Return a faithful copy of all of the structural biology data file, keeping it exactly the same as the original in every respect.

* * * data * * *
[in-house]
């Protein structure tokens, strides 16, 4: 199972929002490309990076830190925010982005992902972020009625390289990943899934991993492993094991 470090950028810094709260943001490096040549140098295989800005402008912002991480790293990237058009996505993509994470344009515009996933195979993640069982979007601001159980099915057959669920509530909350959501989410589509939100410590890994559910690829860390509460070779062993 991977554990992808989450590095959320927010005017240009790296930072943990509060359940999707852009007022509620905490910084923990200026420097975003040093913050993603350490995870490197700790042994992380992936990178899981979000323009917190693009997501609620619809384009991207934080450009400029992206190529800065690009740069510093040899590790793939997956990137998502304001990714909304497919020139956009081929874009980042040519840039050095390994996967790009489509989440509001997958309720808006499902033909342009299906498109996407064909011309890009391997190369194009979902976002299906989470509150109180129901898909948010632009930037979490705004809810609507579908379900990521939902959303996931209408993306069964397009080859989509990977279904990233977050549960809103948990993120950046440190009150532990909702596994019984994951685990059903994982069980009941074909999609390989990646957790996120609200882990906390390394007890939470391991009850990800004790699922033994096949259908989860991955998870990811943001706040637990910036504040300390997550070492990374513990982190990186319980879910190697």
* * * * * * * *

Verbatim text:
[in-house]
């Protein structure tokens, strides 16, 4: 199972929002490309990076830190925010982005992902972020009625390289990943899934991993492993094991 470090950028810094709260943001490096040549140098295989800005402008912002991480790293990237058009996505993509994470344009515009996933195979993640069982979007601001159980099915057959669920509530909350959501989410589509939100410590890994559910690829860390509460070779062993 991977554990992808989450590095959320927010005017240009790296930072943990509060359940999707852009007022509620905490910084923990200026420097975003040093913050993603350490995870490197700790042994992380992936990178899981979000323009917190693009997501609620619809384009991207934080450009400029992206190529800065690009740069510093040899590790793939997956990137998502304001990714909304497919020139956009081929874009980042040519840039050095390994996967790009489509989440509001997958309720808006499902033909342009299906498109996407064909011309890009391997190369194009979902976002299906989470509150109180129901898909948010632009930037979490705004809810609507579908379900990521939902959303996931209408993306069964397009080859989509990977279904990233977050549960809103948990993120950046440190009150532990909702596994019984994951685990059903994982069980009941074909999609390989990646957790996120609200882990906390390394007890939470391991009850990800004790699922033994096949259908989860991955998870990811943001706040637990910036504040300390997550070492990374513990982190990186319980879910190697």